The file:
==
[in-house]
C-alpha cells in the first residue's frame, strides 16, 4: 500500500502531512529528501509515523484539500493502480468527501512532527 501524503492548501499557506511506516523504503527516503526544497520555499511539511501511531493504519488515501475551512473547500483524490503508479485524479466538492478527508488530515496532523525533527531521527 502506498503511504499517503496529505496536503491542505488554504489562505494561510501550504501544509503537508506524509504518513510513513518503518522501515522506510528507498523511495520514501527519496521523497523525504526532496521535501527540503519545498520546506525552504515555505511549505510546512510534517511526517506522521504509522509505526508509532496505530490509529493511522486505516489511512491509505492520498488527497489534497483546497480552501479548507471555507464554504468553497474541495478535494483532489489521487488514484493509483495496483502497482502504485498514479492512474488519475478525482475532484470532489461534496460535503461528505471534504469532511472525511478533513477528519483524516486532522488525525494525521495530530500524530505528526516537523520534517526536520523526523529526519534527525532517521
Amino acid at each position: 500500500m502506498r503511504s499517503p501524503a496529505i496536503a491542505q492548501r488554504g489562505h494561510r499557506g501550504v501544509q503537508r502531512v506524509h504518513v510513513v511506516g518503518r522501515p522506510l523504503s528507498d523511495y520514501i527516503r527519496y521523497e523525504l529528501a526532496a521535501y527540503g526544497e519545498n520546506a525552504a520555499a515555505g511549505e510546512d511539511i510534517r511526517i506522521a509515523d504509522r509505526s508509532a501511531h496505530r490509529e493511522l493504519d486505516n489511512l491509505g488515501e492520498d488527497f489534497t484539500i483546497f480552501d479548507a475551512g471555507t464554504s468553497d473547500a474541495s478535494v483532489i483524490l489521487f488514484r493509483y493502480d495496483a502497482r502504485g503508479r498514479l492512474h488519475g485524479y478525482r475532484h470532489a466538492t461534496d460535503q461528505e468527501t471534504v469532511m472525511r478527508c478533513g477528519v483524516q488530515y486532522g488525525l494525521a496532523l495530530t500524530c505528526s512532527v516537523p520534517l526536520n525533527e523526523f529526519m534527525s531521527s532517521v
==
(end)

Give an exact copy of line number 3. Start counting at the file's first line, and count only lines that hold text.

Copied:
Amino acid at each position: 500500500m502506498r503511504s499517503p501524503a496529505i496536503a491542505q492548501r488554504g489562505h494561510r499557506g501550504v501544509q503537508r502531512v506524509h504518513v510513513v511506516g518503518r522501515p522506510l523504503s528507498d523511495y520514501i527516503r527519496y521523497e523525504l529528501a526532496a521535501y527540503g526544497e519545498n520546506a525552504a520555499a515555505g511549505e510546512d511539511i510534517r511526517i506522521a509515523d504509522r509505526s508509532a501511531h496505530r490509529e493511522l493504519d486505516n489511512l491509505g488515501e492520498d488527497f489534497t484539500i483546497f480552501d479548507a475551512g471555507t464554504s468553497d473547500a474541495s478535494v483532489i483524490l489521487f488514484r493509483y493502480d495496483a502497482r502504485g503508479r498514479l492512474h488519475g485524479y478525482r475532484h470532489a466538492t461534496d460535503q461528505e468527501t471534504v469532511m472525511r478527508c478533513g477528519v483524516q488530515y486532522g488525525l494525521a496532523l495530530t500524530c505528526s512532527v516537523p520534517l526536520n525533527e523526523f529526519m534527525s531521527s532517521v